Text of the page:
Bahamas averages more than 2.5 million regular monthly listens on Spotify, with more than 450 million streams to date. “Lost In The Light,” from 2012’s Barchords, is nearing 100 million streams, while “All The Time,” the lead single from third album Bahamas Is Afie, recently passed 70 million. Nominated for Best Engineered Album, Non-Classical at the 2019 Grammy Awards, Earthtones won Adult Alternative Album of the Year at the 2019 JUNO Awards. Jurvanen also received this accolade for Bahamas Is Afie in 2015, when he was also named Songwriter of the Year.

“I’m in awe of the youth, and inspired by what they’re doing, but what about allowing yourself to be bored, and engaging with the creativity that comes with being bored?”

If you think that it was re-locating to slower-paced Nova Scotia – “it’s lots of rocks, trees, water, and space for everyone” – that impacted Bahamas’s creative process, you’re wrong. He’s always embraced idleness, daydreaming, and boredom. And it wouldn’t be off the mark to say that philosophy manifests itself in his breezy, blissful singing and guitar playing.

There is, of course, more than meets the ear on a Bahamas record. Listen closely to the stellar collection of songs on his just-released fifth album, Sad Hunk (out Oct. 9, 2020) – even he calls them “the best songs I’ve ever written” – and you’ll be equally charmed and in admiration of his self-deprecation, vulnerability, and transparency.

“How do you say something that’s lyrically memorable and meaningful?,” he asks, and you can sense that’s his raison d’etre. “But when that comes together, it’s so rewarding!”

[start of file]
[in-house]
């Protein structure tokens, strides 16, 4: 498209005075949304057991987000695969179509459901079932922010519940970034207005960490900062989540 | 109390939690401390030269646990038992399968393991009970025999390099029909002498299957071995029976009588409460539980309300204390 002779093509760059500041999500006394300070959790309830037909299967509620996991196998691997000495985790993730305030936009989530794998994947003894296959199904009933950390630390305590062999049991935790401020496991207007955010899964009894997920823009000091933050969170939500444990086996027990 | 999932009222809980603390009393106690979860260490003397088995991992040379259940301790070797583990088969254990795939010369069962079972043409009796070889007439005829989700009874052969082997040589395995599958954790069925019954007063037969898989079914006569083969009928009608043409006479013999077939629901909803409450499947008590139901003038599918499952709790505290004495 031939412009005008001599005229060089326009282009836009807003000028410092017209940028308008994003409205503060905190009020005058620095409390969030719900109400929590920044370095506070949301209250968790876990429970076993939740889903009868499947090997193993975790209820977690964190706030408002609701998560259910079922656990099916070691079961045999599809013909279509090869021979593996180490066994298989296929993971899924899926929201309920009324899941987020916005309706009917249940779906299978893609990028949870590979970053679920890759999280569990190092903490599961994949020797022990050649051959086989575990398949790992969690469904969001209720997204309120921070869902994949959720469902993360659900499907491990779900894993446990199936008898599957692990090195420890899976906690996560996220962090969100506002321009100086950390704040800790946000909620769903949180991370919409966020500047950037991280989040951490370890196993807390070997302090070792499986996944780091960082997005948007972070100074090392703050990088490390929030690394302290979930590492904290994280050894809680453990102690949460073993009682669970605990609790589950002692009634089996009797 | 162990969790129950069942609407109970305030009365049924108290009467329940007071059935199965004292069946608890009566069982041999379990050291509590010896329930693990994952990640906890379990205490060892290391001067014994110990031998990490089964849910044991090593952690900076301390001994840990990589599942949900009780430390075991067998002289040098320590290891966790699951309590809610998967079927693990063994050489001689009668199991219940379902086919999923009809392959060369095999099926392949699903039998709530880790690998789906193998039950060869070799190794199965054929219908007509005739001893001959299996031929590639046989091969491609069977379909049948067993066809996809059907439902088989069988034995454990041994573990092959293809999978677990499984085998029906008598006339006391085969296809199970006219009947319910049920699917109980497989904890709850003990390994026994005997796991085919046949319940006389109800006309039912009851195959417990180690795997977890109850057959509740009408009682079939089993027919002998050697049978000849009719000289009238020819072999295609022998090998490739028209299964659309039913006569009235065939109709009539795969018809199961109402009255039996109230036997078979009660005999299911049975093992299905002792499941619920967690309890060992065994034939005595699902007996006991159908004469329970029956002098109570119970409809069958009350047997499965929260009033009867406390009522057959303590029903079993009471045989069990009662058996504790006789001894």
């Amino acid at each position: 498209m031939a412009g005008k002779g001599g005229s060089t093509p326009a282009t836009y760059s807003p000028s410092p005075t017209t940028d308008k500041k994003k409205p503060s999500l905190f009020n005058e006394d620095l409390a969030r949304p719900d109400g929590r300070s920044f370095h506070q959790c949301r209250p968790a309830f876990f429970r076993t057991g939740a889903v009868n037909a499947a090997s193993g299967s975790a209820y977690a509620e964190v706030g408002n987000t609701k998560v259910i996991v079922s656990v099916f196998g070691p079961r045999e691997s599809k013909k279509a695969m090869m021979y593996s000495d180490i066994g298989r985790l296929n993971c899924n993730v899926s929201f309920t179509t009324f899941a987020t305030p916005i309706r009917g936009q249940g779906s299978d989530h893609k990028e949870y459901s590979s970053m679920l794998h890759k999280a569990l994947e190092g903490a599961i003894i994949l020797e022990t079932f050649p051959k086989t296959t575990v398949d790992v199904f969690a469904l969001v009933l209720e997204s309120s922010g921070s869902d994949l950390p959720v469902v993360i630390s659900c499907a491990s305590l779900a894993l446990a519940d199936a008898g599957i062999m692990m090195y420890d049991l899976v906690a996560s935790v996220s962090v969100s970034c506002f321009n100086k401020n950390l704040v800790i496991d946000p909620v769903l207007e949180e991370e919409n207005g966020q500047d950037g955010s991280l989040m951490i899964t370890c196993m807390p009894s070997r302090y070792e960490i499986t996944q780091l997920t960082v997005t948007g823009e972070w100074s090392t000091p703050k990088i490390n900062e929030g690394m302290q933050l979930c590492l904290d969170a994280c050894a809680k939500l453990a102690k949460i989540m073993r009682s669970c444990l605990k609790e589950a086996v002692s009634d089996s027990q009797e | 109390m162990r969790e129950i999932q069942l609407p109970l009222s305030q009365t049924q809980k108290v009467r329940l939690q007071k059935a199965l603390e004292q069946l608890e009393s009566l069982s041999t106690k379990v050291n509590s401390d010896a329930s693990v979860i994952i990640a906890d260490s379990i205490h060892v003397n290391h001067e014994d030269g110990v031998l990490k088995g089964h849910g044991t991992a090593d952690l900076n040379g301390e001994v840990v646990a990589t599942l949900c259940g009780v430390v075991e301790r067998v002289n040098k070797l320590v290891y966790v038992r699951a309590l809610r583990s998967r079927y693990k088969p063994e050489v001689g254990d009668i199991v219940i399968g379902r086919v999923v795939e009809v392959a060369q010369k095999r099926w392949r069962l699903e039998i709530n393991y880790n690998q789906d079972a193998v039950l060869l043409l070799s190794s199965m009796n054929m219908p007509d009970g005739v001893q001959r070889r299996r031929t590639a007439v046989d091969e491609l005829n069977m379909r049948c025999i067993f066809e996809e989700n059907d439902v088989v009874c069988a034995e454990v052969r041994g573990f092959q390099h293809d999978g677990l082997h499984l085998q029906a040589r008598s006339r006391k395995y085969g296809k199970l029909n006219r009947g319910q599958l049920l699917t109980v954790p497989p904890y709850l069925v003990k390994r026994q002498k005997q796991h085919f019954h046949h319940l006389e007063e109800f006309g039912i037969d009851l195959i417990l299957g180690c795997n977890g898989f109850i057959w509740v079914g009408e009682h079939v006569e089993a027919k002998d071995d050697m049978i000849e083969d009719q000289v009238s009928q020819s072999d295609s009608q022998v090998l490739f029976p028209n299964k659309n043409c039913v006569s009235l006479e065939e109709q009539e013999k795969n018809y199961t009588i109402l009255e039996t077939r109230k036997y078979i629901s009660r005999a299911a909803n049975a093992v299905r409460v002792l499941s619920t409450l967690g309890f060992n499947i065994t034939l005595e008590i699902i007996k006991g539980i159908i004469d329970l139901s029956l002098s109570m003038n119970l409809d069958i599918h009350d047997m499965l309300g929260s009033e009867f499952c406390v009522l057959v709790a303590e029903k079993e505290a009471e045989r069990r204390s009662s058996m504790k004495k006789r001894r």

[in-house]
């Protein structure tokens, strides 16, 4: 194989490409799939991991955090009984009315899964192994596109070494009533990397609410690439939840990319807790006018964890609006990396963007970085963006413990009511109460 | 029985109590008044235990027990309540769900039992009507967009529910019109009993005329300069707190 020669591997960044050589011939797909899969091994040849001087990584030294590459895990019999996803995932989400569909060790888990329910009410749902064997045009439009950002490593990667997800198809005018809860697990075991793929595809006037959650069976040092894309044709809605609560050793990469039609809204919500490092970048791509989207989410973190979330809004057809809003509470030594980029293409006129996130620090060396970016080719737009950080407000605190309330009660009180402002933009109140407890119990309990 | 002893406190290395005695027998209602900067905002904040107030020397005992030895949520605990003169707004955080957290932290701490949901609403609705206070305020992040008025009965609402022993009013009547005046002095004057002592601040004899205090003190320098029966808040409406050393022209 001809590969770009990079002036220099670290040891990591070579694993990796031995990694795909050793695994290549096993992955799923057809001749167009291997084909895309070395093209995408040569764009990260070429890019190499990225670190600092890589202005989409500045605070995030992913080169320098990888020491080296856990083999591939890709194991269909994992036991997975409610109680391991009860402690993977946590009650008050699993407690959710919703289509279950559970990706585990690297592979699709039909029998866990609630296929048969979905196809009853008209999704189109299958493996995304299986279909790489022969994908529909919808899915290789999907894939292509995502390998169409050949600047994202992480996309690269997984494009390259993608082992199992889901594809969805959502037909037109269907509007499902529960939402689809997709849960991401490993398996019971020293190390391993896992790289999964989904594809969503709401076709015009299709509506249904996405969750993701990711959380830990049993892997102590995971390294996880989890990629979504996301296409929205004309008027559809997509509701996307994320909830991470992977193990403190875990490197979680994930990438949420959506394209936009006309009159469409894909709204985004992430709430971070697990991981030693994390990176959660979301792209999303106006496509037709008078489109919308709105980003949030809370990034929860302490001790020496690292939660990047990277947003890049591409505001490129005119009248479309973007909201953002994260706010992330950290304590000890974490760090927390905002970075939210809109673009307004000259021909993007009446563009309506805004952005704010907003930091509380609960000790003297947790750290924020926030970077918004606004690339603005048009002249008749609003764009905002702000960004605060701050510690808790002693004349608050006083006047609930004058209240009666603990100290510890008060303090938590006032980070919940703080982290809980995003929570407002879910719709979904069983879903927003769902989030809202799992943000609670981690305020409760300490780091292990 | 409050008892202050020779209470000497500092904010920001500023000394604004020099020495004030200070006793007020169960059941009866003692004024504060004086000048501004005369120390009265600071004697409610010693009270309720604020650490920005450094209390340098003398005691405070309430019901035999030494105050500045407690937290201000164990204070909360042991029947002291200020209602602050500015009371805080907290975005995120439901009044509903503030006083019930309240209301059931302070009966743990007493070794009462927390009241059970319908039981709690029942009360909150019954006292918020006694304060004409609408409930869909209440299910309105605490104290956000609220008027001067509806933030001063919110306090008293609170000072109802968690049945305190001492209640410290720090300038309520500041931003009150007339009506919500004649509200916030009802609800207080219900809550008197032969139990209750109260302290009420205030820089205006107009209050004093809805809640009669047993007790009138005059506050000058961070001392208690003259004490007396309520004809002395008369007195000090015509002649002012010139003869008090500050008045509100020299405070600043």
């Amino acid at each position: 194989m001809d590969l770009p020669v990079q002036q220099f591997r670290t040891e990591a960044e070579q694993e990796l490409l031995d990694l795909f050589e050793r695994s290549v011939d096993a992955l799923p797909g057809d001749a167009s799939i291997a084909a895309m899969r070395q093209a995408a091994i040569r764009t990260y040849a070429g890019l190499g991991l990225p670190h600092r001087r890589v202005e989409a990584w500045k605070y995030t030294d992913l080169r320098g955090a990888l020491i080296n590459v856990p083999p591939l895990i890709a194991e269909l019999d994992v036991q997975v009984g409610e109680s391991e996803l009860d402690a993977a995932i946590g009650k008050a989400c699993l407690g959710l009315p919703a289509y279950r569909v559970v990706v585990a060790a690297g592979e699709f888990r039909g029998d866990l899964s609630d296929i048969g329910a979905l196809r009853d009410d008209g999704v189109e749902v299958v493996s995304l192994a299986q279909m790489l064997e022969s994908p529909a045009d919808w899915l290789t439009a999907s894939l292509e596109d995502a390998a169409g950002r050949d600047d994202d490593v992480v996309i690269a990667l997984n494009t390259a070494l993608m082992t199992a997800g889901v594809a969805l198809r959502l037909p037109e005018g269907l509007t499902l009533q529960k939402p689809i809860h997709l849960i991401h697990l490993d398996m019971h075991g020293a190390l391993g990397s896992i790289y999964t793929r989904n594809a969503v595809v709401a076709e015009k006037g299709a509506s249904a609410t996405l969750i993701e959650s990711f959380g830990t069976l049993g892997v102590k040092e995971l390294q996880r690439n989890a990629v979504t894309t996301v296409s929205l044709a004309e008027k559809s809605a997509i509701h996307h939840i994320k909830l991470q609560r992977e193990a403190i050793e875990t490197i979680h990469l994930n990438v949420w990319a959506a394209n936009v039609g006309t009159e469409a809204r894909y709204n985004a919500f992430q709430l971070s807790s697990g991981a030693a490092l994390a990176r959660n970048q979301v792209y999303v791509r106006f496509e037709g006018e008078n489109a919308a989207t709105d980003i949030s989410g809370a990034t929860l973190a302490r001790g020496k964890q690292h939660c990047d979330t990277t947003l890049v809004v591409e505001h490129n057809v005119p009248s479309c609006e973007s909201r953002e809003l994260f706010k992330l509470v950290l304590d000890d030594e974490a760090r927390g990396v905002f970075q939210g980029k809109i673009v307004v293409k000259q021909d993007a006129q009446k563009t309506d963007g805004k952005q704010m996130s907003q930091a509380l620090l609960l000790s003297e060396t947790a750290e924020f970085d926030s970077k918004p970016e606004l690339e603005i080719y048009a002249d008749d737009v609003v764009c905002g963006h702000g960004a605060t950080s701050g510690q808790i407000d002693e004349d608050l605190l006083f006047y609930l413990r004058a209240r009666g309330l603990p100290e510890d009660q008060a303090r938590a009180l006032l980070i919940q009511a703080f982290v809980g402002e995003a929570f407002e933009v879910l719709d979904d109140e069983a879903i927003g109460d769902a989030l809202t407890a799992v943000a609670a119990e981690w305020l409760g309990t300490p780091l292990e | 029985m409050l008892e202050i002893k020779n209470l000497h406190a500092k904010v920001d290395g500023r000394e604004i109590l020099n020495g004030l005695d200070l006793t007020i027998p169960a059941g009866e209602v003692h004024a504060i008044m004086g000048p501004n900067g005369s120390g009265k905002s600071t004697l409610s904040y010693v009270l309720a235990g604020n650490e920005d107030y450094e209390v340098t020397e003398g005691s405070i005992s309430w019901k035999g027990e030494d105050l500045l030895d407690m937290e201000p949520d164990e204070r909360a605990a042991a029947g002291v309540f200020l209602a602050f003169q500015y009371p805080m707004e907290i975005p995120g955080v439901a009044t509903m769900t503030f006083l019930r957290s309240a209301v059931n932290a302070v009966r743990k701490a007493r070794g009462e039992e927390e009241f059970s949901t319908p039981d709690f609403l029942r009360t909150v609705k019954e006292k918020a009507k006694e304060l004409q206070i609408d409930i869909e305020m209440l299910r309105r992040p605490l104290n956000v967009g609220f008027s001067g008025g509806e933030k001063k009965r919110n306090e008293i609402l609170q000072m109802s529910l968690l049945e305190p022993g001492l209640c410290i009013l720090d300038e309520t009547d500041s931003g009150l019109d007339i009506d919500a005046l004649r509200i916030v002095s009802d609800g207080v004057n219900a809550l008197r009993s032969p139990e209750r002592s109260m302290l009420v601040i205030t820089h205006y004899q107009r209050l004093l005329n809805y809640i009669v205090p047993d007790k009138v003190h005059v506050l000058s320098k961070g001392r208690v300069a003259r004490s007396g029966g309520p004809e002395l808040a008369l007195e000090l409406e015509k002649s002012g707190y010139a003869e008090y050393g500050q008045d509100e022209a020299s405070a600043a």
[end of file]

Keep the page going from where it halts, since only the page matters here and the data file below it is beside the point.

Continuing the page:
So, Nova Scotia hasn’t impacted his creative process. But being a dad? Definitely!

“I used to spend hours upon hours playing guitar, but now the time just isn’t there anymore,” says Bahamas. “It’s made me a stronger writer, more efficient. And to be honest, I think getting better at your craft forces you to be a better person.”

Which results in songs like “Up With The Jones,” in which he questions his role in consumer culture, and in “Wisdom of the World,” the album’s blazing closer, about forgiveness. “You want to be your own worst critic,” he says. “That way, nothing anyone says about you or your craft can hurt you. It’s so empowering.

“The challenge, though, is when you sing about relationships or the world. It can be difficult working that out in real time. What I mean is that by the time that particular song comes out, that moment you were feeling has passed, and the question becomes, ‘How do you honour that moment [that birthed the song]?”

Why So Sad, Hunk?

“Something like 10 years ago, I did a photoshoot, and in all the pictures they sent back, I was lit half in shadow, looking all brooding and mysterious. When my wife saw the photos, the first thing she said was, ‘Whoa, sad hunk,’ and after that, it became sort of a joke among our friends.”

Which brings us nicely to “Less Than Love,” which he calls one of the most important songs on the record. “It’s a snapshot of a moment, and every line is killer,” Bahamas says proudly. “It hit really hard the first time I played it. My wife and I were sitting in the car and we were crying. There were no words.”

Elsewhere on the album, “Wisdom of the World,” is sonically different from anything Bahamas has recorded. “It’s in a minor key ,which I don’t do very often,” he explains. “I wrote it on the piano. I just had the chord progressions and the opening line, and the rest came pretty quickly. It’s about my brother, who’s a recovering alcoholic and drug addict. Figuring out a way to sing about that was challenging.

“Addiction doesn’t just affect that person [who’s addicted],” Bahamas adds. “He retreated from me, but he was able to get into a rehab program, and his life has changed in a positive way. It’s pretty amazing to see, actually.” The intense track ends with Bahamas chanting, “I guess the whole thing’s about forgiveness” several times.

“The only way out is forgiveness,” he says. “It’s the only way out, but we have to get there peacefully, and it has to be meaningful. I’ll probably write more songs in that vein.”